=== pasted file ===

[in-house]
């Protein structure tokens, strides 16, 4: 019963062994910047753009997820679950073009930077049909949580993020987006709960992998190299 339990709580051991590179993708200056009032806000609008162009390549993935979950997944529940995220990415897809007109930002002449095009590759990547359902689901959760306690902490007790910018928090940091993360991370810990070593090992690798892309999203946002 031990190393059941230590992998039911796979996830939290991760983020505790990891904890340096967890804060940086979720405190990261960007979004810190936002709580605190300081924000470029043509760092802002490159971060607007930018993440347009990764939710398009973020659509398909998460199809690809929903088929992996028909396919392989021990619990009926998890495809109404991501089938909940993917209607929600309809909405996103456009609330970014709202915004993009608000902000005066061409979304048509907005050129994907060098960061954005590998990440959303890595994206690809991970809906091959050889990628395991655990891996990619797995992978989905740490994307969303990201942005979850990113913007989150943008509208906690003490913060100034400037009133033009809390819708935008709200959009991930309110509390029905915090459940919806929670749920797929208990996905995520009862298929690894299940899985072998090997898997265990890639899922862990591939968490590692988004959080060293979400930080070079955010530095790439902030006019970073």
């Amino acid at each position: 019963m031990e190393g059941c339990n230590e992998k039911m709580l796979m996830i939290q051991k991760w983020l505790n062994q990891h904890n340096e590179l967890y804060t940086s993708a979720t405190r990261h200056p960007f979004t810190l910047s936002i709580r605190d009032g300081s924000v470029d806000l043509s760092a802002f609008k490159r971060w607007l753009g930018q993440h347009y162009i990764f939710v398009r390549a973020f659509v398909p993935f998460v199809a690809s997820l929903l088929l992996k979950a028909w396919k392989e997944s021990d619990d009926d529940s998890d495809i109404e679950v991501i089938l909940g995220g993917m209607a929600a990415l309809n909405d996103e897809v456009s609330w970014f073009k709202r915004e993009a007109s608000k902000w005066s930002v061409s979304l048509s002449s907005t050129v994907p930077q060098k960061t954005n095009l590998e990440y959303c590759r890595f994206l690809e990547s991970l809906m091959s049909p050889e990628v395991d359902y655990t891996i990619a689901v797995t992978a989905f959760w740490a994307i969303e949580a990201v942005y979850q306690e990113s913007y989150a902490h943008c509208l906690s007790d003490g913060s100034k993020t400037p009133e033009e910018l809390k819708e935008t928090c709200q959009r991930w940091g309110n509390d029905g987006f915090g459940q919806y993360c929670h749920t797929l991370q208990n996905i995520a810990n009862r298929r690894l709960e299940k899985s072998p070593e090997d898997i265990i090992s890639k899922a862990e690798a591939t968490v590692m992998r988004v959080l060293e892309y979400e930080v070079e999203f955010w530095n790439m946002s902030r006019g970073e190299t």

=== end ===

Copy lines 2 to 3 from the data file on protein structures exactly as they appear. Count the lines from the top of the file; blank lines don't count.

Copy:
């Protein structure tokens, strides 16, 4: 019963062994910047753009997820679950073009930077049909949580993020987006709960992998190299 339990709580051991590179993708200056009032806000609008162009390549993935979950997944529940995220990415897809007109930002002449095009590759990547359902689901959760306690902490007790910018928090940091993360991370810990070593090992690798892309999203946002 031990190393059941230590992998039911796979996830939290991760983020505790990891904890340096967890804060940086979720405190990261960007979004810190936002709580605190300081924000470029043509760092802002490159971060607007930018993440347009990764939710398009973020659509398909998460199809690809929903088929992996028909396919392989021990619990009926998890495809109404991501089938909940993917209607929600309809909405996103456009609330970014709202915004993009608000902000005066061409979304048509907005050129994907060098960061954005590998990440959303890595994206690809991970809906091959050889990628395991655990891996990619797995992978989905740490994307969303990201942005979850990113913007989150943008509208906690003490913060100034400037009133033009809390819708935008709200959009991930309110509390029905915090459940919806929670749920797929208990996905995520009862298929690894299940899985072998090997898997265990890639899922862990591939968490590692988004959080060293979400930080070079955010530095790439902030006019970073």
């Amino acid at each position: 019963m031990e190393g059941c339990n230590e992998k039911m709580l796979m996830i939290q051991k991760w983020l505790n062994q990891h904890n340096e590179l967890y804060t940086s993708a979720t405190r990261h200056p960007f979004t810190l910047s936002i709580r605190d009032g300081s924000v470029d806000l043509s760092a802002f609008k490159r971060w607007l753009g930018q993440h347009y162009i990764f939710v398009r390549a973020f659509v398909p993935f998460v199809a690809s997820l929903l088929l992996k979950a028909w396919k392989e997944s021990d619990d009926d529940s998890d495809i109404e679950v991501i089938l909940g995220g993917m209607a929600a990415l309809n909405d996103e897809v456009s609330w970014f073009k709202r915004e993009a007109s608000k902000w005066s930002v061409s979304l048509s002449s907005t050129v994907p930077q060098k960061t954005n095009l590998e990440y959303c590759r890595f994206l690809e990547s991970l809906m091959s049909p050889e990628v395991d359902y655990t891996i990619a689901v797995t992978a989905f959760w740490a994307i969303e949580a990201v942005y979850q306690e990113s913007y989150a902490h943008c509208l906690s007790d003490g913060s100034k993020t400037p009133e033009e910018l809390k819708e935008t928090c709200q959009r991930w940091g309110n509390d029905g987006f915090g459940q919806y993360c929670h749920t797929l991370q208990n996905i995520a810990n009862r298929r690894l709960e299940k899985s072998p070593e090997d898997i265990i090992s890639k899922a862990e690798a591939t968490v590692m992998r988004v959080l060293e892309y979400e930080v070079e999203f955010w530095n790439m946002s902030r006019g970073e190299t």